Review: Pablo Larrain's EMA, Torching Traditional Motherhood
A new breed of filmmaking from one of the most talented filmmakers working today.
With the Covid epidemic raging globally, Pablo Larrain's Ema, after doing a few rounds in the festival circuit, it had an international one day virtual preview screening in May 2020 via UK based streaming service Mubi and Music Box Films.
Since theaters around the world are slowly opening up again, the film is finally getting its theatrical release through Music Box Films. Being a film directed by Pablo Larrain (The Club, Neruda, Jackie), with a larger-than-life protagonist, and being a dance film, energetically shot by Larrain regular collaborator Sergio Armstrong, Ema will benefit tremendously from seeing it big.
Ema (Mariana Di Girólamo) is not, in any way, stereotypical mom material. She is first seen torching a traffic signal in the middle of the night in the Chilean city of Valparaiso with her flamethrower.
This sleek platinum-blonde beauty is a dancer in a group that practices street dance known as Reggaeton. She is in divorce proceedings from Gaston (Gael Garcia Bernal), a choreographer/mentor of the group, 12 years her senior and a foreigner. She also maintains numerous amorous relations within her team, mostly comprised of female persuasion.
The Ema-Gaston backstory is that Gaston can't conceive a child. So, they adopted a 12-year-old Colombian boy. But when things got tough and the boy tried to burn down the house, resulting in half of the face of Ema's sister's being burned -- the boy evidently inheriting that tendency from his mother -- they gave up the boy and sent him back to the system. The rest of the movie is spent following the guilt-stricken Ema trying to get the boy back by manipulating her way into the lives of her boy's new adoptive parents.
It's a fun, horny movie that torches the traditional notion of motherhood and relationship into oblivion.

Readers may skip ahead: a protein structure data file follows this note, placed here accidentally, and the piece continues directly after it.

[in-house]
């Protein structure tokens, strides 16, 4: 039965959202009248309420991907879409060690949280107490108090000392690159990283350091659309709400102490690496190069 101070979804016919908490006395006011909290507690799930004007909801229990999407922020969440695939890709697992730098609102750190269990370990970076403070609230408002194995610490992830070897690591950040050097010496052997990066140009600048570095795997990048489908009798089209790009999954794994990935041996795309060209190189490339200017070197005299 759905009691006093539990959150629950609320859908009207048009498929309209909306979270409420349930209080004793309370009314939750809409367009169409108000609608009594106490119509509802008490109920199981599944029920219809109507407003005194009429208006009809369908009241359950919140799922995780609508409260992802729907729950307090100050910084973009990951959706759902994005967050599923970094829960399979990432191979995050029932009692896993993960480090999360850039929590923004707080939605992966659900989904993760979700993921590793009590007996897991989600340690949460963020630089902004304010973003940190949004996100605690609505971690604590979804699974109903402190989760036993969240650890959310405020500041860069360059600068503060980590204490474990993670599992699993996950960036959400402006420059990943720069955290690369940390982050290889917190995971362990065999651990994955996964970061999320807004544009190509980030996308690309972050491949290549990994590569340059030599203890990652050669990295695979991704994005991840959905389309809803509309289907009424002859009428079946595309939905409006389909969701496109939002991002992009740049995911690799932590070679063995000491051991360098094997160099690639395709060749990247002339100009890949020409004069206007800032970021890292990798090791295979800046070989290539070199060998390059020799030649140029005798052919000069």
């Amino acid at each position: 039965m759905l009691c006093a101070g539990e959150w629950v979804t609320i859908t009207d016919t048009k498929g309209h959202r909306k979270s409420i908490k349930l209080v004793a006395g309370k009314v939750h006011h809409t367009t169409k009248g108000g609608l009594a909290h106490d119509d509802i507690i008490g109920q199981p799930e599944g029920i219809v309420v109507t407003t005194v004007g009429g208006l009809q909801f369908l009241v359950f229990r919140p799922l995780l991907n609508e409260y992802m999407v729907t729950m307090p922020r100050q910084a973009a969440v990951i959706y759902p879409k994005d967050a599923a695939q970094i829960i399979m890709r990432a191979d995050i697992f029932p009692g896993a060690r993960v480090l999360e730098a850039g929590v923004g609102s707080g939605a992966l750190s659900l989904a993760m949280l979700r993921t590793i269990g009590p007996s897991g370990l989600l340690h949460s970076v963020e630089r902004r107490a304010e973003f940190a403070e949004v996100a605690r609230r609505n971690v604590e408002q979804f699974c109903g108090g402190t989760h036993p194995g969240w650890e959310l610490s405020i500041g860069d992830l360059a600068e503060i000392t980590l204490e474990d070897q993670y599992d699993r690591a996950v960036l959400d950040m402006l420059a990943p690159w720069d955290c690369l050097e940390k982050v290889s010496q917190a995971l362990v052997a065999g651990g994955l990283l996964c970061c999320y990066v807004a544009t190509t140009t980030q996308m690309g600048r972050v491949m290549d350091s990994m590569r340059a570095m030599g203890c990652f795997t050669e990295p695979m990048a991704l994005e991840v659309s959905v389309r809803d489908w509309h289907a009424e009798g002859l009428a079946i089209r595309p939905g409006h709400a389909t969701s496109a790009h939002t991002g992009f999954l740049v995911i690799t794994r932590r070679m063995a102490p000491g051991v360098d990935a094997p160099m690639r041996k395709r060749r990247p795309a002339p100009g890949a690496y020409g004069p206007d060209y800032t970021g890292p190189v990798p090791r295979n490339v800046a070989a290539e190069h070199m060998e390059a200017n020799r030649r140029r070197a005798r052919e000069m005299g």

Ema features numerous dance sequences in the streets of Valparaiso and on stage. And they are outstanding. Di Girólamo, who is from a television background and is not a dancer, is stunning as a free and determined, dangerous heroine. She also has a vulnerable side that can trap you and turn on you in a splitting second.
Last October, Chile overwhelmingly voted (78 percent!) to rewrite their constitution. The old one was written in the military dictatorial years of Pinochet, which was fully supported by the U.S. government. (Neighboring Argentina had just voted to legalize abortion.)
Seeing this January's shenanigans at our nation's Capitol, where Trumpers stormed the halls of our House chambers, and seeing the reactions on social media, one thing that struck me is that we as a society have failed miserably for our next generation. No one under 40 will ever trust our government ever again to do anything right.
In this context, Ema signifies as much of a rebuke of the old generation than anything else. Who are we to judge what's amoral or what is a right thing to do? Burn the shit down!
Energetic with a fuck-all attitude, chest thumping, visceral energy, and fittingly sleek cinematography, Ema is a new breed of filmmaking from one of the most talented filmmakers working today that highlights the arrival of the new generation, which is more empowered and care-free, as if saying "whether you like it or not, the future is ours." I tend to agree.
Ema opens theatrically on August 13. Please visit Music Box Film's website for national rollout info.
Dustin Chang is a freelance writer. His musings and opnions on everything cinema and beyond can be found at www.dustinchang.com
- Pablo Larraín
- Guillermo Calderón
- Pablo Larraín
- Alejandro Moreno
- Mariana Di Girólamo
- Gael García Bernal
- Santiago Cabrera